In his letter to the campus he published after he decided to step down, he noted several times about being able to improve the UA community. However, it is worth investigating whether President Wilson has done anything to assist students that wasn’t just lip service or for good press. If Wilson truly cared about students, he would have talked with them directly throughout his process of stepping down instead of sending letters to them when he made a decision. After he stepped down he could have hosted a seminar with students, allowing them to ask questions. Wilson has failed to provide the students with proper closure since his decision to step down.

Students were and are worried about the state of the University. In a survey, which The Buchtelite sent out after Wilson decided to step down, about 42 percent of students do not feel the University is stable. There is a reason they feel this way. What will become of initiatives President Wilson has implemented after he leaves? Why has the University been under the leadership of two different presidents in four years and will be looking for a third when, according to Inside Higher Ed, the average tenure of a university president is six and a half years?

In a recent interview, Wilson disagreed that there is anything to worry about. He said that students should not feel let down or discouraged by his decision to step down because they have the full and complete support of UA and the future of initiatives that he played a big role in implementing remains bright. However, the validity in his claims is questionable. Instead of explaining why students shouldn’t feel disappointed or exploring possibilities for the future of UA, he gave an empty, meaningless answer. He gave lip service.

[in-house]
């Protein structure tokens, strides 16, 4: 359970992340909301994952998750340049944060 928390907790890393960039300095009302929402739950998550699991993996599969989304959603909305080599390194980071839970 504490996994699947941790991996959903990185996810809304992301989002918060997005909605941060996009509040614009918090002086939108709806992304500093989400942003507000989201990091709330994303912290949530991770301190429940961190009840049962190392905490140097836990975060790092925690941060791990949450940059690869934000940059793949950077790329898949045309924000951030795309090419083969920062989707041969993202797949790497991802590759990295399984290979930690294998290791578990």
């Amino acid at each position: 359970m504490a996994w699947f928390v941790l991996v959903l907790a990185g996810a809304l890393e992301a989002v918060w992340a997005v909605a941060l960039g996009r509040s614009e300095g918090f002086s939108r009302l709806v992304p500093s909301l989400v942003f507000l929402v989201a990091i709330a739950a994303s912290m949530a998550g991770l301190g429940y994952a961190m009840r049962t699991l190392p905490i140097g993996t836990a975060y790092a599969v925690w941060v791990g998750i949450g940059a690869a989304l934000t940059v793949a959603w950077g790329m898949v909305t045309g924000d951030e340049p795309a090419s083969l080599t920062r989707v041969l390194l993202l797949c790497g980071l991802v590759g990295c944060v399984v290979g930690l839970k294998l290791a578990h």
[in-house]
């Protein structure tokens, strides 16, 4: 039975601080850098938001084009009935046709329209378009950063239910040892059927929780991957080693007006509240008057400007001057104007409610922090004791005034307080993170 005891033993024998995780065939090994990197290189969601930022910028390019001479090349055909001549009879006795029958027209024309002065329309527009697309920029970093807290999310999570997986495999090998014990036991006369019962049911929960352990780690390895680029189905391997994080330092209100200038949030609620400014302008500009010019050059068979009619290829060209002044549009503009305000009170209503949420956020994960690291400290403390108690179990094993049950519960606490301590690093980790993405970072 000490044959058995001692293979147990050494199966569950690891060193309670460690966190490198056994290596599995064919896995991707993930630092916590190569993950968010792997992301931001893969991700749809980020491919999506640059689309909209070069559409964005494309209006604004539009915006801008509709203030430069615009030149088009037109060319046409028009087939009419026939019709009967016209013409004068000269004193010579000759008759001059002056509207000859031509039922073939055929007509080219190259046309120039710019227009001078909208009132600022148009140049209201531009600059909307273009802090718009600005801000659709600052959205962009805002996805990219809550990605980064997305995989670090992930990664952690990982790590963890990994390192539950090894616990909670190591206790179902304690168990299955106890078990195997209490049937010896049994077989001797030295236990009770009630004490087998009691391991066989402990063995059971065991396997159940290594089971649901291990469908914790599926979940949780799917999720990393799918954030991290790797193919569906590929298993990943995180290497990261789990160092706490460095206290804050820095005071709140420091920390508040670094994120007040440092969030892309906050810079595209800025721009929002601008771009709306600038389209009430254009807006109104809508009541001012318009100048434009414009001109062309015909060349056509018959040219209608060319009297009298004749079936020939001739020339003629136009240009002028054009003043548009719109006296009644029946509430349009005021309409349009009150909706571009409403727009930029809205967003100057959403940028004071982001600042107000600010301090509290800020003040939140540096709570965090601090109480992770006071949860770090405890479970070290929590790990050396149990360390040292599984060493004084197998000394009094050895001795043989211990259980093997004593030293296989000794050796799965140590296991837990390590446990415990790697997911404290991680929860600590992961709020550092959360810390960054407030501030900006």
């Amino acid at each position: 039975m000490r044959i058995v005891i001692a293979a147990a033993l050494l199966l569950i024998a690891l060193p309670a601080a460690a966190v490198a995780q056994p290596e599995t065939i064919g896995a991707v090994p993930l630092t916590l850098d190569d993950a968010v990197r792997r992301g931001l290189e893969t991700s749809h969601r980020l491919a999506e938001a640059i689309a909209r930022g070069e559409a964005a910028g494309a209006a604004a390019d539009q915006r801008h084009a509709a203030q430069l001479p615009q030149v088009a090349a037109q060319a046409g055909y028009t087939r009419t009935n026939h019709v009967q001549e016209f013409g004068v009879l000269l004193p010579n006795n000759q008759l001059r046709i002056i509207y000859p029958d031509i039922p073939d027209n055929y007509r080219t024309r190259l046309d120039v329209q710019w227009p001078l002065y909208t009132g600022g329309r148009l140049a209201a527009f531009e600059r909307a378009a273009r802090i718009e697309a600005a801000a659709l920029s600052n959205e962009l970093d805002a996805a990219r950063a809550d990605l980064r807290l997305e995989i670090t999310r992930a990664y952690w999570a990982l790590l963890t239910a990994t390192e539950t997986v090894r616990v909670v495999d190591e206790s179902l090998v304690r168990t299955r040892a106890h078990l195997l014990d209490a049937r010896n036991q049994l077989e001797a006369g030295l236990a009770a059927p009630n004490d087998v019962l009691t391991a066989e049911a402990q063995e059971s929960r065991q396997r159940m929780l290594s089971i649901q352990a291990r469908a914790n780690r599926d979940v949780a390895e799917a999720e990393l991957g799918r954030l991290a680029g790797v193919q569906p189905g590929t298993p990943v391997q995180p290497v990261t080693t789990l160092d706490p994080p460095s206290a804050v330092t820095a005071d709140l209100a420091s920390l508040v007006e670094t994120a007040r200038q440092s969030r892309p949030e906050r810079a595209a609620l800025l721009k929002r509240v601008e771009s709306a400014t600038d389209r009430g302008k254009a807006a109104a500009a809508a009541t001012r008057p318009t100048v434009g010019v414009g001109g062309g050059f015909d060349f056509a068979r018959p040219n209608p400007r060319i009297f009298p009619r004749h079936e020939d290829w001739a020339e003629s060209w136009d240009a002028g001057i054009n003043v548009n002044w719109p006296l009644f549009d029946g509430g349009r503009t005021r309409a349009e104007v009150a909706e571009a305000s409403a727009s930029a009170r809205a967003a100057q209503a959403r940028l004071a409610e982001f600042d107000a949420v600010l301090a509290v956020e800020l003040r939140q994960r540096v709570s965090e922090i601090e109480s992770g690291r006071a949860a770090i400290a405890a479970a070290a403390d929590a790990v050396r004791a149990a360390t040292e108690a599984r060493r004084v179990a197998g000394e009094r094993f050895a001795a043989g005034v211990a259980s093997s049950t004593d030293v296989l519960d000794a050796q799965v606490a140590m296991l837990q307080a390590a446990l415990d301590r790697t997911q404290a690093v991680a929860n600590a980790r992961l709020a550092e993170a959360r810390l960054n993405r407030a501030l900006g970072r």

Which part of UA do students have the full and complete support of? Is it the administration? The administration has not been a reliable place for students to get support from because students rarely ever hear directly from the administration. Instead, they rely on hearsay or on the press to get information about what is happening at the University. How about the faculty and staff? Are students supposed to rely on them for support? That is well above their pay grade and faculty and staff are probably just as frustrated as the students are.

And what about the future of new initiatives, such as Five-Star Fridays? We will not know if they truly are successful until they have been tested, however, there is still plenty of concern. Hopefully, the administration has a plan to recover from initiatives that could potentially fail. Hopefully, the interim president is willing to clean up any potential mess left behind by initiatives that could possibly fail.

It should be understood that President Wilson has the right to step down as president. He has valid reasons to leave, such as family concerns. However, it seems completely insincere on his end to claim that he cares about students while eschewing a direct address to them about what will happen when he steps down. He could easily address students’ concerns by, again, hosting a seminar, publishing a letter that addresses some of the negative rumors, or at least telling students that they can reach out to him directly to ask him questions. There are many ways in which the president could reach out to students so as to reassure them, but he has not utilized any of them.

On April 12, it was announced that Wilson was named a finalist for the presidency of Utah Valley University. However, he did not receive the position. On April 20, UVU published on their website that they have selected Dr. Astrid S. Tuminez to be the seventh president.

Only time will tell what decision Wilson will make next and whether or not it will be in the interest of UA’s students.